ATLANTA — Researchers have recently used social media to track the spread of diseases such as influenza, and now they are attempting to use such technologies to tackle a different public health issue: the spread of misinformation.
There is widespread acknowledgement that myths and bad information about public health won't be going away. At the same time, experts say they are paying more attention to monitoring misinformation and the public's negative responses to health initiatives, with the hope of countering them.
"There is a sense that the horse has left the barn," said Wen-Ying Sylvia Chou, program director of the Health Communication and Informatics Research Branch at the National Cancer Institute, speaking at the International Conference on Emerging Infectious Diseases on March 13.
An increasing social media presence may get attention, but not be enough to get messages out. Chou pointed to the CDC's tongue-in-cheek "zombie preparedness guide," which the agency posted on its website in May 2011.
While the guide generated lively discussions of disaster preparedness on Twitter, reached a younger audience and garnered enough mention that the site's server crashed from the traffic, it did not necessarily lead to people creating disaster plans after reading it, Chou said.
Dispelling myths and misinformation
To better measure people's engagement with health information, some have turned to the same methods used in disease surveillance.
John Brownstein, an associate professor in emergency medicine and informatics at Children’s Hospital, Boston, has created tracking systems for flu based on Google results and used Twitter to trace the spread of cholera through Haiti.
Now he is studying Twitter responses to vaccine initiatives, with the hope of dispelling myths about vaccinations.
He pointed to a study last year from Penn State University, which found that regions where people were writing negative tweets about the flu vaccine during the swine flu pandemic in 2009 were also the regions where fewer people were getting vaccinated.
Social media can help identify such pockets of negative sentiment, he said, and show researchers where efforts to get information out might be focused.
However, there can also be pitfalls to promoting truthful information.
"Positive messages sometimes can create more negativity," said Brownstein, when a cluster of people who disagree with a public health message respond.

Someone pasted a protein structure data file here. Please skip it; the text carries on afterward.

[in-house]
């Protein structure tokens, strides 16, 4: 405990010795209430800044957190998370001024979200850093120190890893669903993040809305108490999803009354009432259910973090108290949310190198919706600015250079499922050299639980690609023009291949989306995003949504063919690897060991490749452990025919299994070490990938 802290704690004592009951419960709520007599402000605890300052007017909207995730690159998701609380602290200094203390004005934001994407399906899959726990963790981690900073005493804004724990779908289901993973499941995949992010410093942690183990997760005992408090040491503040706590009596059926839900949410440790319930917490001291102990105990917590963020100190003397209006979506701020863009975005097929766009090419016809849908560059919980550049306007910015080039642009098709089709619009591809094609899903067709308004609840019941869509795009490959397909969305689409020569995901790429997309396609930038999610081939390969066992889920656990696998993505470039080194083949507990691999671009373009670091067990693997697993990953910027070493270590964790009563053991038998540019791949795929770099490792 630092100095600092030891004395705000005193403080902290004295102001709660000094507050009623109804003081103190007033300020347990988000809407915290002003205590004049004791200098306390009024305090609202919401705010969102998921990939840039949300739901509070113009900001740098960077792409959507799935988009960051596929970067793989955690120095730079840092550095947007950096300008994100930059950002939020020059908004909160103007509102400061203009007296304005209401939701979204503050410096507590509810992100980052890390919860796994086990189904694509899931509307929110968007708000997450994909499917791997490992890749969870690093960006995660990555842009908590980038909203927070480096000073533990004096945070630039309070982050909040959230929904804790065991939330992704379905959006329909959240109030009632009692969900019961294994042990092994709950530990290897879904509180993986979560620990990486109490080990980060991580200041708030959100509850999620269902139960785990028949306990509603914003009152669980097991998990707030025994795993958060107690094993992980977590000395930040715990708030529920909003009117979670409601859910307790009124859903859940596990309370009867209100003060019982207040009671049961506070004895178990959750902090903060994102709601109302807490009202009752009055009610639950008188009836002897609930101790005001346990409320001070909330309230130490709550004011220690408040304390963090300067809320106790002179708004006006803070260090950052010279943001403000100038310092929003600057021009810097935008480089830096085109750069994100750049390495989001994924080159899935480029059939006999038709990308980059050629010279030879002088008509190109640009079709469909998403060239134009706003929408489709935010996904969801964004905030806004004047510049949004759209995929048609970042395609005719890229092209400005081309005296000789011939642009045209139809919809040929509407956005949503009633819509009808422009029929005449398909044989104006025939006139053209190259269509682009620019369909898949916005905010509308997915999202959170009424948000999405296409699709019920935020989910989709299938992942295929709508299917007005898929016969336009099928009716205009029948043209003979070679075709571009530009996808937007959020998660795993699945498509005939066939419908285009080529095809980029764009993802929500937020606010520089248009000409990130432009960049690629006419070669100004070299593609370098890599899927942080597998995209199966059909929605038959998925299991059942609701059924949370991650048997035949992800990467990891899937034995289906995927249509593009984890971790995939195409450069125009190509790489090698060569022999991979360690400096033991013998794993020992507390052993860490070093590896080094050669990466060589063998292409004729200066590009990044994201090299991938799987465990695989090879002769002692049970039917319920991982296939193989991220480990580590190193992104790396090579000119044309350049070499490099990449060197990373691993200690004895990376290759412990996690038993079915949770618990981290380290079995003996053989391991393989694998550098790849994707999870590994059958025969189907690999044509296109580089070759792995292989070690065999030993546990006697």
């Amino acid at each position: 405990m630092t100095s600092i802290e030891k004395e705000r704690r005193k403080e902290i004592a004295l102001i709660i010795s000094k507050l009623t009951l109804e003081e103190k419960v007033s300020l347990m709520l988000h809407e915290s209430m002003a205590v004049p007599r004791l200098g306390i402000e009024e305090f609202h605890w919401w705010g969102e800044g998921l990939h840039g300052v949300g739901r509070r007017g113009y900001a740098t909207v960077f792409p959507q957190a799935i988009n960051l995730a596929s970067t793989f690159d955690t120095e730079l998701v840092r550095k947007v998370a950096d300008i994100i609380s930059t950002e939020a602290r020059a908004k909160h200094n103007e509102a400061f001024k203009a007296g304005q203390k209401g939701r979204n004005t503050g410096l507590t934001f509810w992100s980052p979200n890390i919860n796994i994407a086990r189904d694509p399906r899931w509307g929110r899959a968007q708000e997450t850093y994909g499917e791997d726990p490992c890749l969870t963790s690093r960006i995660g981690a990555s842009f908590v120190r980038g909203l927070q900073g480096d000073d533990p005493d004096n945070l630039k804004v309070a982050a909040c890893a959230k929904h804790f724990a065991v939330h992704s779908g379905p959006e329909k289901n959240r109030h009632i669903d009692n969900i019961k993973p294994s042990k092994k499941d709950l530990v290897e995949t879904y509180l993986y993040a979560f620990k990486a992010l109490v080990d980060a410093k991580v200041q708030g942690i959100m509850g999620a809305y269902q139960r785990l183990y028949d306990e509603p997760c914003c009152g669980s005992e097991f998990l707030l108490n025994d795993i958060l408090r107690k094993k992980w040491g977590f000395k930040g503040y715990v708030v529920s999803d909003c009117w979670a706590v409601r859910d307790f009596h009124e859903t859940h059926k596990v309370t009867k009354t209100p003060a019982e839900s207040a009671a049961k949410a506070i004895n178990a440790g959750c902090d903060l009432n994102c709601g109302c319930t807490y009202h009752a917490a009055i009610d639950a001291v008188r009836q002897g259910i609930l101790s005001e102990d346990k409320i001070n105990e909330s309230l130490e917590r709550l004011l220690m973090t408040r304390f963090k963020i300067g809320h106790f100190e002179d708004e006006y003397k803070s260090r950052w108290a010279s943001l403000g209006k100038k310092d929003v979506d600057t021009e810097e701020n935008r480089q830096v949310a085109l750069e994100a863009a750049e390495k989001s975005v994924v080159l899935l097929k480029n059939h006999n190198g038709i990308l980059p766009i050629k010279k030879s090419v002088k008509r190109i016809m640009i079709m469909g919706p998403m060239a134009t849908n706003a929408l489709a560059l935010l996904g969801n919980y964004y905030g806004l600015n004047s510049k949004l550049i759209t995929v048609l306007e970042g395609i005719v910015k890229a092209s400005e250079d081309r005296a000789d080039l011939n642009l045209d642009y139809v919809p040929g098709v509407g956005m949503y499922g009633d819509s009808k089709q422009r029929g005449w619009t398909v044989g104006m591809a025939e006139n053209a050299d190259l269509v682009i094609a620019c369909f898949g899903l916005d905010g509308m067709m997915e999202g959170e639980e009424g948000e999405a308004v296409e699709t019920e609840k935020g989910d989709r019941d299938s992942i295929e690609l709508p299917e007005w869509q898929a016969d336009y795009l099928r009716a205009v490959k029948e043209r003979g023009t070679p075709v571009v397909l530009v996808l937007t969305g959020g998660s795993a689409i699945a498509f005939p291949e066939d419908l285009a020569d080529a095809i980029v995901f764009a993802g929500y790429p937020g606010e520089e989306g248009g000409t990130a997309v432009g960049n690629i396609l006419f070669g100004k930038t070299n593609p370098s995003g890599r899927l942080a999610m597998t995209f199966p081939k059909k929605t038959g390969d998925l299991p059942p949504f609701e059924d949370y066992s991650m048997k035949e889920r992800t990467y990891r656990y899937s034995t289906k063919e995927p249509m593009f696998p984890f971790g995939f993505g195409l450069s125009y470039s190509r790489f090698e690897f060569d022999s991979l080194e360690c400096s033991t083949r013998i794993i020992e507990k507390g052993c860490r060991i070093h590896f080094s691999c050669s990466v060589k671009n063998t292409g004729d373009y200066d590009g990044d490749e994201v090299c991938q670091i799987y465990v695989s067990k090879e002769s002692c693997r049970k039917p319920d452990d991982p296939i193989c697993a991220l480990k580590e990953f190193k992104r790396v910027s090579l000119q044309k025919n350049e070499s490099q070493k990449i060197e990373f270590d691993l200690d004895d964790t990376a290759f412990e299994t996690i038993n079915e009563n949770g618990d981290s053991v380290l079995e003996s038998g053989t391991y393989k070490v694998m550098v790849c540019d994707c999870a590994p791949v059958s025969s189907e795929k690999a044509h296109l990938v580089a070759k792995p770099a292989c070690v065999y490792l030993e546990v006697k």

Chou similarly said that for groups who disagree with a public health message, workers may need to reach out to speak with them and not attempt to change minds with social media alone.
Social media might provide a good method of monitoring negative responses to public health messages, but it isn't clear how to take that information and turn those negative sentiments around, said Seth Mnookin, whose book "The Panic Virus" (Simon & Schuster, 2011) discussed the story behind perhaps the most wide-reaching and dangerous instance of public health misinformation: the autism-vaccine controversy.
Mnookin said that allaying myths and fears about vaccines might involve a less technological social network.
He suggested pediatricians set aside office hours for talking with groups of parents. In addition to helping several parents at once and saving time for doctors, this would also acknowledge the reality of how parents discuss concerns with each other.
For example, parents might be reassured by their child's pediatrician at a checkup that childhood vaccines don’t contain thimerosal (the mercury compound once falsely linked to autism), only to be told later by another parent that vaccines contain antifreeze. (They do not.)
"It's those parent-to-parent interactions that are fueling a lot of the concerns," Mnookin said.
By having these parents speak with the doctor at the same time, a lot of these fears might be alleviated all at once.
The conference is sponsored by the Centers for Disease Control and Prevention and managed by the American Society for Microbiology.
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